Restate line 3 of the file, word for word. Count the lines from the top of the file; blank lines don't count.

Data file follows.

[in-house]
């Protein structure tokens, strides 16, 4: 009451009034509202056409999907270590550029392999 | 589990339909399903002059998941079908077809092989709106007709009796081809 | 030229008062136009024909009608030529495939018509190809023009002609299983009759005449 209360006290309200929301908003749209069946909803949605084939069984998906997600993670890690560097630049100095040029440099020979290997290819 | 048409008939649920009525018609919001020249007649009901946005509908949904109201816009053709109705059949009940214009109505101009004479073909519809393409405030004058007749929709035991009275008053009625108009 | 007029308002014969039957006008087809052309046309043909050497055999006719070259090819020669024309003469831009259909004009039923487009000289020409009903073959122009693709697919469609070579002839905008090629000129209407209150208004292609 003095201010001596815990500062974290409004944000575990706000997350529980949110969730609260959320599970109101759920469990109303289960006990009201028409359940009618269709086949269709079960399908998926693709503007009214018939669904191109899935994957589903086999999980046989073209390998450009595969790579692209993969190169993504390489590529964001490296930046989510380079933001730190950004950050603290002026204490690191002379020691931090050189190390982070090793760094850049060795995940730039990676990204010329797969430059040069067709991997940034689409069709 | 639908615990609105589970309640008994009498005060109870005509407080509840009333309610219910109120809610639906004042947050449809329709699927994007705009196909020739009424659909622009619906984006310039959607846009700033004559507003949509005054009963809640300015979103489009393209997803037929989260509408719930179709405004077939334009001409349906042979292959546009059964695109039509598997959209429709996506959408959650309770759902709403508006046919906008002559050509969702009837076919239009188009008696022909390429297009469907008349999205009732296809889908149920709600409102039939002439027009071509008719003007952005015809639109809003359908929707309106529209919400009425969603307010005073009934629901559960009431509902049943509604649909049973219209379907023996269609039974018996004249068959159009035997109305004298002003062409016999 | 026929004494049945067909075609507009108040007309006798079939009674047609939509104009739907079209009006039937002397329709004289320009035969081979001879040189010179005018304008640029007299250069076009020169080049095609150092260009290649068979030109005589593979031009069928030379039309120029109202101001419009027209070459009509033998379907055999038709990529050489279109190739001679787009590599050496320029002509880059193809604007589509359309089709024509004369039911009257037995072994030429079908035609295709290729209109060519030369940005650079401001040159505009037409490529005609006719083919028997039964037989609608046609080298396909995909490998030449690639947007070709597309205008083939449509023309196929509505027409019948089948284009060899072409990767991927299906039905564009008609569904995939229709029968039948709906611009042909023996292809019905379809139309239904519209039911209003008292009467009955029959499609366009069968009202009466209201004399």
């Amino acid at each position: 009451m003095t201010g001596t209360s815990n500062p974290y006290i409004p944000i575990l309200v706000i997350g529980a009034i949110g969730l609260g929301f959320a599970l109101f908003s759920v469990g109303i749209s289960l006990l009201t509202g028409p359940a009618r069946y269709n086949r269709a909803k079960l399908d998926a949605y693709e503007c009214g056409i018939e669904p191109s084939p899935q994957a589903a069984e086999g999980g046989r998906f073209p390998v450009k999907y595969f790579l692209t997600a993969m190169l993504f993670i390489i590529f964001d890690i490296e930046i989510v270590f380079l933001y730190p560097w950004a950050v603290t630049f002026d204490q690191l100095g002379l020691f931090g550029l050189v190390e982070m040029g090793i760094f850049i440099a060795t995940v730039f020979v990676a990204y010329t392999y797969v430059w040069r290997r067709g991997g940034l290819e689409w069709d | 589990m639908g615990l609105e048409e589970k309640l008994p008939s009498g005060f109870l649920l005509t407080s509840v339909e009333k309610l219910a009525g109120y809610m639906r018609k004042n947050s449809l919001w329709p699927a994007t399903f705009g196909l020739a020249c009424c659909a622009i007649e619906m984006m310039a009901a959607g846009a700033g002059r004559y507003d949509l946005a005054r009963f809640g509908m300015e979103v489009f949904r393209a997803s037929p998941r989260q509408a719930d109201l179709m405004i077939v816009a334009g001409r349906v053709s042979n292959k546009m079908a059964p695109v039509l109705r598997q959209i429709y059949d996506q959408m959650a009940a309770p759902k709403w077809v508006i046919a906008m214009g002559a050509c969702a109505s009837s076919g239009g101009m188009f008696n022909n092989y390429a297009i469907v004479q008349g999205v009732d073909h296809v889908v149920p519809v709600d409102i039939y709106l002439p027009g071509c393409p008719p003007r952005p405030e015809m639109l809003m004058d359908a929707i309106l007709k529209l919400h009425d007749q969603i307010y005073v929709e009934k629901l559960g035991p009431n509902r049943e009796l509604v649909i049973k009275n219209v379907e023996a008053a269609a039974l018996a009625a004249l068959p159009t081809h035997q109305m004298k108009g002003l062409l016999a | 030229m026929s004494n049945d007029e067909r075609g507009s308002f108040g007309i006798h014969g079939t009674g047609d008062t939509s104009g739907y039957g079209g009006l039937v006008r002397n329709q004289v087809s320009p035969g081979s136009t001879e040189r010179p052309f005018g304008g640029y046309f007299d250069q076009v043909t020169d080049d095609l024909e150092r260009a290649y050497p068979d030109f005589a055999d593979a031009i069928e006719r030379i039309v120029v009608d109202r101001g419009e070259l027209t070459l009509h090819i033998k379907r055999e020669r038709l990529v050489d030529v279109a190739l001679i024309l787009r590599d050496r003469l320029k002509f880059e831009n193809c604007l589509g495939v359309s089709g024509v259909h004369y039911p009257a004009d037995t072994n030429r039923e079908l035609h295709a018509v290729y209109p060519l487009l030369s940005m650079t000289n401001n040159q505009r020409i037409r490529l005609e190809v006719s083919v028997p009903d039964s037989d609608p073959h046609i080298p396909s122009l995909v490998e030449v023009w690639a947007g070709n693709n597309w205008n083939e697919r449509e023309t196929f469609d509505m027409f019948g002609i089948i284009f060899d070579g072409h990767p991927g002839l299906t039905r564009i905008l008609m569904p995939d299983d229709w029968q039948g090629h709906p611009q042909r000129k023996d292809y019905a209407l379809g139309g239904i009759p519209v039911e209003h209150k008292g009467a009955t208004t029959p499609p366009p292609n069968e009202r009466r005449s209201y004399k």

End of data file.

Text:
């Amino acid at each position: 009451m003095t201010g001596t209360s815990n500062p974290y006290i409004p944000i575990l309200v706000i997350g529980a009034i949110g969730l609260g929301f959320a599970l109101f908003s759920v469990g109303i749209s289960l006990l009201t509202g028409p359940a009618r069946y269709n086949r269709a909803k079960l399908d998926a949605y693709e503007c009214g056409i018939e669904p191109s084939p899935q994957a589903a069984e086999g999980g046989r998906f073209p390998v450009k999907y595969f790579l692209t997600a993969m190169l993504f993670i390489i590529f964001d890690i490296e930046i989510v270590f380079l933001y730190p560097w950004a950050v603290t630049f002026d204490q690191l100095g002379l020691f931090g550029l050189v190390e982070m040029g090793i760094f850049i440099a060795t995940v730039f020979v990676a990204y010329t392999y797969v430059w040069r290997r067709g991997g940034l290819e689409w069709d | 589990m639908g615990l609105e048409e589970k309640l008994p008939s009498g005060f109870l649920l005509t407080s509840v339909e009333k309610l219910a009525g109120y809610m639906r018609k004042n947050s449809l919001w329709p699927a994007t399903f705009g196909l020739a020249c009424c659909a622009i007649e619906m984006m310039a009901a959607g846009a700033g002059r004559y507003d949509l946005a005054r009963f809640g509908m300015e979103v489009f949904r393209a997803s037929p998941r989260q509408a719930d109201l179709m405004i077939v816009a334009g001409r349906v053709s042979n292959k546009m079908a059964p695109v039509l109705r598997q959209i429709y059949d996506q959408m959650a009940a309770p759902k709403w077809v508006i046919a906008m214009g002559a050509c969702a109505s009837s076919g239009g101009m188009f008696n022909n092989y390429a297009i469907v004479q008349g999205v009732d073909h296809v889908v149920p519809v709600d409102i039939y709106l002439p027009g071509c393409p008719p003007r952005p405030e015809m639109l809003m004058d359908a929707i309106l007709k529209l919400h009425d007749q969603i307010y005073v929709e009934k629901l559960g035991p009431n509902r049943e009796l509604v649909i049973k009275n219209v379907e023996a008053a269609a039974l018996a009625a004249l068959p159009t081809h035997q109305m004298k108009g002003l062409l016999a | 030229m026929s004494n049945d007029e067909r075609g507009s308002f108040g007309i006798h014969g079939t009674g047609d008062t939509s104009g739907y039957g079209g009006l039937v006008r002397n329709q004289v087809s320009p035969g081979s136009t001879e040189r010179p052309f005018g304008g640029y046309f007299d250069q076009v043909t020169d080049d095609l024909e150092r260009a290649y050497p068979d030109f005589a055999d593979a031009i069928e006719r030379i039309v120029v009608d109202r101001g419009e070259l027209t070459l009509h090819i033998k379907r055999e020669r038709l990529v050489d030529v279109a190739l001679i024309l787009r590599d050496r003469l320029k002509f880059e831009n193809c604007l589509g495939v359309s089709g024509v259909h004369y039911p009257a004009d037995t072994n030429r039923e079908l035609h295709a018509v290729y209109p060519l487009l030369s940005m650079t000289n401001n040159q505009r020409i037409r490529l005609e190809v006719s083919v028997p009903d039964s037989d609608p073959h046609i080298p396909s122009l995909v490998e030449v023009w690639a947007g070709n693709n597309w205008n083939e697919r449509e023309t196929f469609d509505m027409f019948g002609i089948i284009f060899d070579g072409h990767p991927g002839l299906t039905r564009i905008l008609m569904p995939d299983d229709w029968q039948g090629h709906p611009q042909r000129k023996d292809y019905a209407l379809g139309g239904i009759p519209v039911e209003h209150k008292g009467a009955t208004t029959p499609p366009p292609n069968e009202r009466r005449s209201y004399k």